(Bloomberg) -- Indonesia’s stock exchange is cutting settlement times and loosening listing requirements in a bid to lure investors and move up the rankings of regional bourses.
The changes should boost daily turnover on the exchange to 9 trillion rupiah ($614 million) from 8 trillion rupiah at present, according to PT Bursa Efek Indonesia President Director Inarno Djajadi. “This is a big bang for us,” he said in a recent interview.
From Nov. 26, the settlement time for stock transactions will be cut from three days to two, bringing Indonesia into line with regional exchanges such as Thailand and Vietnam, Djajadi said. The IDX will also set up an electronic platform for trading bonds, and will create a separate board for startups that will greatly reduce listing requirements, he added.
The shorter settlement time “will benefit everyone in the industry from the liquidity side, and create efficiencies for foreign investors, by reducing their need to hedge,” Djajadi said.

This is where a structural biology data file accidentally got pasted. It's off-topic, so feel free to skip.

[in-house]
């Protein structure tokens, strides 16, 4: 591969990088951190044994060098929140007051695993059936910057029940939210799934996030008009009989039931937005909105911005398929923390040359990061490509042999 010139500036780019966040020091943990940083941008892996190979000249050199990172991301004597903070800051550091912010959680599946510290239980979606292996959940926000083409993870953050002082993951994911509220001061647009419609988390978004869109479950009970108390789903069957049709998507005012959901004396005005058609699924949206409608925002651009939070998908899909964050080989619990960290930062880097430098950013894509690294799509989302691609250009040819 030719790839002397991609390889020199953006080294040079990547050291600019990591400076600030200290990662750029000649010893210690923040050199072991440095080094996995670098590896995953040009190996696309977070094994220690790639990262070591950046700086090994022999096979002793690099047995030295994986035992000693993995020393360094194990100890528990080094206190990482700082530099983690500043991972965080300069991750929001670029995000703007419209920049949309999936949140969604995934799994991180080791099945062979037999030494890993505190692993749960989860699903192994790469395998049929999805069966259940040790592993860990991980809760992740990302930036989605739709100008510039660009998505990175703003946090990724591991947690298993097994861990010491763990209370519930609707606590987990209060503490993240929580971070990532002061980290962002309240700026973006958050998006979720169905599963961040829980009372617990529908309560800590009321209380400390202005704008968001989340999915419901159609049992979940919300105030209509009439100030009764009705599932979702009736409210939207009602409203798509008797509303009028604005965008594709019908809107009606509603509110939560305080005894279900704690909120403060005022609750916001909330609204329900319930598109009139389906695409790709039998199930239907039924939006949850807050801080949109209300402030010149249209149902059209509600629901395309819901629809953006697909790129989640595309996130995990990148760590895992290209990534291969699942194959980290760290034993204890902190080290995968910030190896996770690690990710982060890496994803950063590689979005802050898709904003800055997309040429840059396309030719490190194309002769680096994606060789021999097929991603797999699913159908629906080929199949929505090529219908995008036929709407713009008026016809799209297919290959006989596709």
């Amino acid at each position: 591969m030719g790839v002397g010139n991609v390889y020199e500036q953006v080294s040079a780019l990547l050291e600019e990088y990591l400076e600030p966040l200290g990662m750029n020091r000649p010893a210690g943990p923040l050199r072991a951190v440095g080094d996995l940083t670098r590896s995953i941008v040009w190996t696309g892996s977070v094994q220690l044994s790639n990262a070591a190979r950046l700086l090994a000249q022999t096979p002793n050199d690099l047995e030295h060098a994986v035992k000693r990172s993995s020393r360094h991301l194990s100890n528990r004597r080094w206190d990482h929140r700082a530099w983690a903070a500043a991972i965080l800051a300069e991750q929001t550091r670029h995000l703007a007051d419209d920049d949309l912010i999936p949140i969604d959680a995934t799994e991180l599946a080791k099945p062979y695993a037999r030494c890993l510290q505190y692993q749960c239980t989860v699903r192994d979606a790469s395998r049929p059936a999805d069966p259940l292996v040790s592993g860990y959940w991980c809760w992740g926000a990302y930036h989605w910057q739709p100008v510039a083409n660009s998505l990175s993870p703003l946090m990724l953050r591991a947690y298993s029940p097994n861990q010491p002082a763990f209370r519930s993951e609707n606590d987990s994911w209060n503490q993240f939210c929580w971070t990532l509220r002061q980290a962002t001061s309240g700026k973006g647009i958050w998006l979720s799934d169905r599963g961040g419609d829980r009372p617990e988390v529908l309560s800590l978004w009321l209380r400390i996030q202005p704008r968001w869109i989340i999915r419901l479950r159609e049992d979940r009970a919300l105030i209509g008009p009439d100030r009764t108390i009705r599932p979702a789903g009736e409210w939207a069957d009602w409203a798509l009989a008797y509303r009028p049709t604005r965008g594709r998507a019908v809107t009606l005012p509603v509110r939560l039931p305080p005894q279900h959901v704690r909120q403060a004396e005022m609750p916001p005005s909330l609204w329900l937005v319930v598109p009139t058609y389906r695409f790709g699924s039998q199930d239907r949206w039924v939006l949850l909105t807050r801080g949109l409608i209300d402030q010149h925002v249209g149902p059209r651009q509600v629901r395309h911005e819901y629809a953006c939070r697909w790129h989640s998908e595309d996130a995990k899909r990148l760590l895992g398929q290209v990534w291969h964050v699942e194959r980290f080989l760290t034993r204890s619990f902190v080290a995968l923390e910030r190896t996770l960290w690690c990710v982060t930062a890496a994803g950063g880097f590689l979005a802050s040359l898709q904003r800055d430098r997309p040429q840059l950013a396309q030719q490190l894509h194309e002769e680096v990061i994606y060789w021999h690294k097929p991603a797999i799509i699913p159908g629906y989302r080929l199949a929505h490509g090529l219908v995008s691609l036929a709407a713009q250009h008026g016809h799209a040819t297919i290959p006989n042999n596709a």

The Indonesian exchange is trying to lure back foreign investors after they pulled nearly $3.5 billion out of local equities so far in 2018. The Jakarta Composite Index is down 7 percent this year, as Indonesia has been hurt by the knock-on effects of higher U.S. interest rates on several emerging markets.
The exchange’s "accelerated board" for startups will exempt them from having independent directors or commissioners, or from having their financials statements audited, Djajadi said. Entrants to the new board will also be excused from the current requirement that they are profitable at the time of listing.
“We are planning to finalize that by the end of the year,” Djajadi said. The new board “will be occupied by small and medium-sized enterprises and startups.”
Earlier this year, the exchange held discussions with companies including e-commerce unicorn Go-Jek in a effort to get them to list.
(Updates with earlier listing discussions in last paragraph. An earlier version of this story was corrected to remove a reference to the bourse’s numerical ranking in the second deck headline.)
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